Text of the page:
Fire school reopens in South Point

Published 12:00 am Tuesday, August 29, 2006

SOUTH POINT — After a brief hiatus, the Lawrence County Firefighters Association is bringing back its fire school, a weekend full of training open to firefighters throughout the region.

The school is scheduled for Sept. 31 and Oct. 1. Some classes will be at South Point High School, while others will be at The Point industrial park on U.S. 52. Registration and class sign-ins begin each morning at 7 a.m. and wrap up at approximately 5 p.m.

Mike Boster, Rome Volunteer Department Fire Chief, said he and a committee of about six others saw a need to bring back the school and started working on the project about six months ago.

Email newsletter signup

The county firefighters stopped sponsoring the school in the late 1990s.

“We all know that it’s important to have training. And, it’s good to know who your fellow firefighters are because there will be cases where you will be working side-by-side,” Boster explained.

He said the issues that will be covered during the training will be of local interest — common problems that many local departments share.

A variety of classes will be offered for firefighters of all skill levels. Classes will include basic auto extrication — or passenger rescue — water pump maintenance, medical landing zone procedures and others. There also will be a class on understanding fire behavior, including a “live burn” simulated, controlled fire that will provide hands-on training.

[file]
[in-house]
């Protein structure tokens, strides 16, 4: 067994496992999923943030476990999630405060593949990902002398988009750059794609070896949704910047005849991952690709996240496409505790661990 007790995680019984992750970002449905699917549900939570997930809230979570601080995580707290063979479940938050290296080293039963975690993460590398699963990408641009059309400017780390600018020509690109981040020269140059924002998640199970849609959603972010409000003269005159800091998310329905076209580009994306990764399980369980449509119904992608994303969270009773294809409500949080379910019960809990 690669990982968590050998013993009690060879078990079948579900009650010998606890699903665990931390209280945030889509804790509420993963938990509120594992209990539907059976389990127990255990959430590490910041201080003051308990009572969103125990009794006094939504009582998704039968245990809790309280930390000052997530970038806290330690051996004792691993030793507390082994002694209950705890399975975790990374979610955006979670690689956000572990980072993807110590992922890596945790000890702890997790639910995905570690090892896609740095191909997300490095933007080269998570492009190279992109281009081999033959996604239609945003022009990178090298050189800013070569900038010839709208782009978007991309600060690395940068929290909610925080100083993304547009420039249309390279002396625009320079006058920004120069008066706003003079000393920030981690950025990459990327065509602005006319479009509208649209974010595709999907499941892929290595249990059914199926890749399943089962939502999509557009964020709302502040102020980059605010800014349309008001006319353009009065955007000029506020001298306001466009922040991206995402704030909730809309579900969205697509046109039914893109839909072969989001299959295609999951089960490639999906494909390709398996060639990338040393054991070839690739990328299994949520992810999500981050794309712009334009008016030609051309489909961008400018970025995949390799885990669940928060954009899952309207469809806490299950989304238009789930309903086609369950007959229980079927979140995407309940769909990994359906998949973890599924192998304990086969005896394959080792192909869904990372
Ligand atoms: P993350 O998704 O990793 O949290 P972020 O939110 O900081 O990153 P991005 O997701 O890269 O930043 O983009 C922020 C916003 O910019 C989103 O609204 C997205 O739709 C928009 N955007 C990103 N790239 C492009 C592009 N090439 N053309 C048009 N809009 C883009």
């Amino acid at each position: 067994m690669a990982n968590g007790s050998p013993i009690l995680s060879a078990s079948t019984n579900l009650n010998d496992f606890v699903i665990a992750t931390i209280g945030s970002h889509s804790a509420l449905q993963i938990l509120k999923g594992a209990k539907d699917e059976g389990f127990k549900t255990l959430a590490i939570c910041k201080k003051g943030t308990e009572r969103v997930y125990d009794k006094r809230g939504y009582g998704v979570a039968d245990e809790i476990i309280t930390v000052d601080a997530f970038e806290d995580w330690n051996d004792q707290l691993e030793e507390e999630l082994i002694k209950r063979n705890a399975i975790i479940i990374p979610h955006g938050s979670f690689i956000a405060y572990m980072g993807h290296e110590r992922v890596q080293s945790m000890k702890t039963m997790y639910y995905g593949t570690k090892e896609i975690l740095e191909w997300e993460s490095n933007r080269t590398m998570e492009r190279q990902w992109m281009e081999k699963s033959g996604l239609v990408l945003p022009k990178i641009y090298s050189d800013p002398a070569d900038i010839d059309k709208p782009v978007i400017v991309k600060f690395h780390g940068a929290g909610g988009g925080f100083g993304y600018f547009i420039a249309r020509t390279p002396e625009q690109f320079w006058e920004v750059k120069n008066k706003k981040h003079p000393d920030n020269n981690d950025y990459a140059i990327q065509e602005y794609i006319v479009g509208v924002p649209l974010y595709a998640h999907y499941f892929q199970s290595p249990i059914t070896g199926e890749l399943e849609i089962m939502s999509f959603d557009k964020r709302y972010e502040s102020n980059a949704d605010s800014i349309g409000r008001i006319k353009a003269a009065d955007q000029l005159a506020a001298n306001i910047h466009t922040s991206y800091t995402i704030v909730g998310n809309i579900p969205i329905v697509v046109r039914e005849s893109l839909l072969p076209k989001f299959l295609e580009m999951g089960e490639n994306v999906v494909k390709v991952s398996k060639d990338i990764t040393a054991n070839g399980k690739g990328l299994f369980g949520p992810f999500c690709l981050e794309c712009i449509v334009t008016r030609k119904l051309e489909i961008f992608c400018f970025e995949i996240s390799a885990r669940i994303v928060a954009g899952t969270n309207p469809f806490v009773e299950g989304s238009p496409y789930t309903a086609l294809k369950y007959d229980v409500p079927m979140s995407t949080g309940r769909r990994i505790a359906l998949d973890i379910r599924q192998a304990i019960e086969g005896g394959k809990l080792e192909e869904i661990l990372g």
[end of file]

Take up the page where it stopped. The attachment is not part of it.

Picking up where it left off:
“These will be unique things, specific issues that we are facing locally in our county. There are some issues that will be covered that the local chiefs have been dealing with and have discussed,” Boster said.

The fire school will fulfill many of the yearly training requirements that each department has.

The group is also hoping to start a massive public awareness and recruitment drive in October coinciding with National Fire Prevention Week the first week of the month. They are hoping to get more people to help out the county’s 16 volunteer departments, whether it be on the front lines fighting fires or helping other ways at the stations and in the communities the departments serve.